16 Photographs That Capture the Best and Worst of 1970s America
A new exhibit at the National Archives highlights an interesting decade—one that gave rise to the environmental movement and some awkward fashion
- By Megan Gambino
- Smithsonian.com, March 08, 2013
(“Young woman watches as her car goes through testing at an auto emission inspection station in Downtown Cincinnati, Ohio.” Lyntha Scott Eiler, Cincinnati, OH, September 1975. Credit: National Archives)
From 1971 to 1977, DOCUMERICA contracted 70 photographers. All combined, they logged 115 assignments in every region of the country, totaling more than 20,000 images. “There are a lot of expected images. You see photographs of smog, junkyards, polluted streams and dead fish,” says Bustard of the collection, now held at the National Archives. “But, DOCUMERICA had a broader vision of what the environment was. The photographs also capture the decade’s fashions, trends and lifestyles.”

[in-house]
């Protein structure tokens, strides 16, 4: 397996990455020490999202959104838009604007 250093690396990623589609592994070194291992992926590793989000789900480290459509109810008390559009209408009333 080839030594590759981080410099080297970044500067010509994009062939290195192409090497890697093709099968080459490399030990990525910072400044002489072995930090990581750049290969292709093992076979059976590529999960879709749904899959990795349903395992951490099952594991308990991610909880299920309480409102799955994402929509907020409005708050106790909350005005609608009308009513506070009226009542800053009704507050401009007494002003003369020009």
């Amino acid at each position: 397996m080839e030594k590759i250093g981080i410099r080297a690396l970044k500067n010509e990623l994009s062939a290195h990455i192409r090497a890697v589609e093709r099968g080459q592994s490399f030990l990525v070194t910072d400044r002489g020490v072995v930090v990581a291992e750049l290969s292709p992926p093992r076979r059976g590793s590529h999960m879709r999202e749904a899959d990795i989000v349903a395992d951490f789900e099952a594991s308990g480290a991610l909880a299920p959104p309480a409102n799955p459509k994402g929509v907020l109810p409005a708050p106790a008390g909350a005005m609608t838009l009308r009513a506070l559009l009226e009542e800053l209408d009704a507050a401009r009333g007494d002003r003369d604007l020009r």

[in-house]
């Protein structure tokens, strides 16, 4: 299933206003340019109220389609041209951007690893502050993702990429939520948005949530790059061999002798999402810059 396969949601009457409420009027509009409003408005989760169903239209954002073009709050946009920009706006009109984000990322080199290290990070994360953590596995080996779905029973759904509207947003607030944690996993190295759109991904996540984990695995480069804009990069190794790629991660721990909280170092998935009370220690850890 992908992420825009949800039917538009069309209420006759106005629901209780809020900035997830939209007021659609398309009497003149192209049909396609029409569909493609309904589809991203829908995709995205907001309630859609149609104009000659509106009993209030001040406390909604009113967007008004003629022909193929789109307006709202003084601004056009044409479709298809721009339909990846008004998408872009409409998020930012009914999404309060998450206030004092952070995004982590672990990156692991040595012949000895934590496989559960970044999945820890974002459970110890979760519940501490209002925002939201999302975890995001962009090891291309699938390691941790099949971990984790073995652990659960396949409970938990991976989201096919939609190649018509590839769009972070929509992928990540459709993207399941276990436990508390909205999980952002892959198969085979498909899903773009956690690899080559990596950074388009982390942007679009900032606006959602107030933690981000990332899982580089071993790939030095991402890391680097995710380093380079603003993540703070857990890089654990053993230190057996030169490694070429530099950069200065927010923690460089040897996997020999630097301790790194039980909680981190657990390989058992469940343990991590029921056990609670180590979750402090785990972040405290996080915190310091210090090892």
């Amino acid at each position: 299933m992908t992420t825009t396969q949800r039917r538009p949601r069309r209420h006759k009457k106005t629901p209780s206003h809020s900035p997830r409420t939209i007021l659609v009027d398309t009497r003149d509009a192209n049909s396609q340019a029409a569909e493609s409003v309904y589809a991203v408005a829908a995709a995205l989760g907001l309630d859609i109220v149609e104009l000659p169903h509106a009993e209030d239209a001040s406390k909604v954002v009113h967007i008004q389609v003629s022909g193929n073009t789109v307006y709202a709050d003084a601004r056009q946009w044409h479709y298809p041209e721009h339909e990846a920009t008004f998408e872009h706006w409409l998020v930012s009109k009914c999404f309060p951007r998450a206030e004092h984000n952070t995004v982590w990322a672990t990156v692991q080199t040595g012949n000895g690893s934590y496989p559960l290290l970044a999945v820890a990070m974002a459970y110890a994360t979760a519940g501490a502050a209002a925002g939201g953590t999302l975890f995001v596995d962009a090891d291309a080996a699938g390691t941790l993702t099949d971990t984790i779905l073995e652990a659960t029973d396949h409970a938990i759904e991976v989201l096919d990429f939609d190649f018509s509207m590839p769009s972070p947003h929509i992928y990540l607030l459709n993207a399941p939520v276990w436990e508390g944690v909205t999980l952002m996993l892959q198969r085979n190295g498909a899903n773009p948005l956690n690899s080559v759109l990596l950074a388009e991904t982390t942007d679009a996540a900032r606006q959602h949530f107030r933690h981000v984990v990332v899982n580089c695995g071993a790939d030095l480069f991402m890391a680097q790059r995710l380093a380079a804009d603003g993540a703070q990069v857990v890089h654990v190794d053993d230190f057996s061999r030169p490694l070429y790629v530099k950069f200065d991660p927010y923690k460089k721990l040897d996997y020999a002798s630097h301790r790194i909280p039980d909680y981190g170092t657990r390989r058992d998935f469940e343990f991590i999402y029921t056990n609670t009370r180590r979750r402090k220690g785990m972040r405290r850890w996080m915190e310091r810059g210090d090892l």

“Searching for the Seventies: The DOCUMERICA Photography Project,” a new exhibition at the National Archives, features about 90 color photographs culled from the collection. The landscapes and portraits were reproduced from preserved Kodachrome and Ektachrome originals, and, as a result, show the vivid colors of the times (and, of course, the baby blue leisure suits).
“Memories may fade and shift, but the records preserved in the National Archives help us to uncover how things really looked,” says David S. Ferriero, archivist of the United States.
View this selection of photographs from “Searching for the Seventies: The DOCUMERICA Photography Project,” on display in the Lawrence F. O’Brien Gallery at the National Archives through September 8, 2013. Other images can be found, here, on Flickr.